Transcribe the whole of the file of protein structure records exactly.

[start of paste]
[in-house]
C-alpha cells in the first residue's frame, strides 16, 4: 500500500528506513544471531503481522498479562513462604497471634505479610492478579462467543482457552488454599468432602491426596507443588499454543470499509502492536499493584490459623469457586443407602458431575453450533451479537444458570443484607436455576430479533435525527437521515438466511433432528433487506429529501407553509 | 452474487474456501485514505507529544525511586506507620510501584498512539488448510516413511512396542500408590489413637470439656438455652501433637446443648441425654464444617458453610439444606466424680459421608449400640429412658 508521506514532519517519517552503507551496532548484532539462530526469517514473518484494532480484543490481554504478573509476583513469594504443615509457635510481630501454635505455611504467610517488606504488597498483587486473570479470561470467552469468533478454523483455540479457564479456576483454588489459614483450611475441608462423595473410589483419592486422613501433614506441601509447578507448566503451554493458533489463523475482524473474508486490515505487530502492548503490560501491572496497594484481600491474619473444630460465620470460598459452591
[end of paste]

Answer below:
[in-house]
C-alpha cells in the first residue's frame, strides 16, 4: 500500500528506513544471531503481522498479562513462604497471634505479610492478579462467543482457552488454599468432602491426596507443588499454543470499509502492536499493584490459623469457586443407602458431575453450533451479537444458570443484607436455576430479533435525527437521515438466511433432528433487506429529501407553509 | 452474487474456501485514505507529544525511586506507620510501584498512539488448510516413511512396542500408590489413637470439656438455652501433637446443648441425654464444617458453610439444606466424680459421608449400640429412658 508521506514532519517519517552503507551496532548484532539462530526469517514473518484494532480484543490481554504478573509476583513469594504443615509457635510481630501454635505455611504467610517488606504488597498483587486473570479470561470467552469468533478454523483455540479457564479456576483454588489459614483450611475441608462423595473410589483419592486422613501433614506441601509447578507448566503451554493458533489463523475482524473474508486490515505487530502492548503490560501491572496497594484481600491474619473444630460465620470460598459452591